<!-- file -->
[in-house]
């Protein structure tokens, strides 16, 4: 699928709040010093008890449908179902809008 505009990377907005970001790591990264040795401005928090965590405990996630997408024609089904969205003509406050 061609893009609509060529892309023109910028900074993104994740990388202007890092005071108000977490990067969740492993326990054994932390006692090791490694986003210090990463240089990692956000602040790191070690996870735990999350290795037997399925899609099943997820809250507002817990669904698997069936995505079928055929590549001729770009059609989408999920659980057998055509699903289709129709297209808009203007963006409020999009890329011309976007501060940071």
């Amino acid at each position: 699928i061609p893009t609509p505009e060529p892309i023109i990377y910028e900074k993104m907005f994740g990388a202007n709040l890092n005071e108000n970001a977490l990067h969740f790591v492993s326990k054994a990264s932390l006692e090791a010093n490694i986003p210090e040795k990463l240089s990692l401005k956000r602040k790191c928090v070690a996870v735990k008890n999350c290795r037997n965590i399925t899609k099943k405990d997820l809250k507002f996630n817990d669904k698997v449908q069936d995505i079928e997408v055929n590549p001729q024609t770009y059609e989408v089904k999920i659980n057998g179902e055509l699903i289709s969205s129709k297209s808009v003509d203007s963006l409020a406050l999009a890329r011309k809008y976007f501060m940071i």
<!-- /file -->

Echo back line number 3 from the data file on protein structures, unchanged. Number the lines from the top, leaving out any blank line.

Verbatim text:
């Amino acid at each position: 699928i061609p893009t609509p505009e060529p892309i023109i990377y910028e900074k993104m907005f994740g990388a202007n709040l890092n005071e108000n970001a977490l990067h969740f790591v492993s326990k054994a990264s932390l006692e090791a010093n490694i986003p210090e040795k990463l240089s990692l401005k956000r602040k790191c928090v070690a996870v735990k008890n999350c290795r037997n965590i399925t899609k099943k405990d997820l809250k507002f996630n817990d669904k698997v449908q069936d995505i079928e997408v055929n590549p001729q024609t770009y059609e989408v089904k999920i659980n057998g179902e055509l699903i289709s969205s129709k297209s808009v003509d203007s963006l409020a406050l999009a890329r011309k809008y976007f501060m940071i």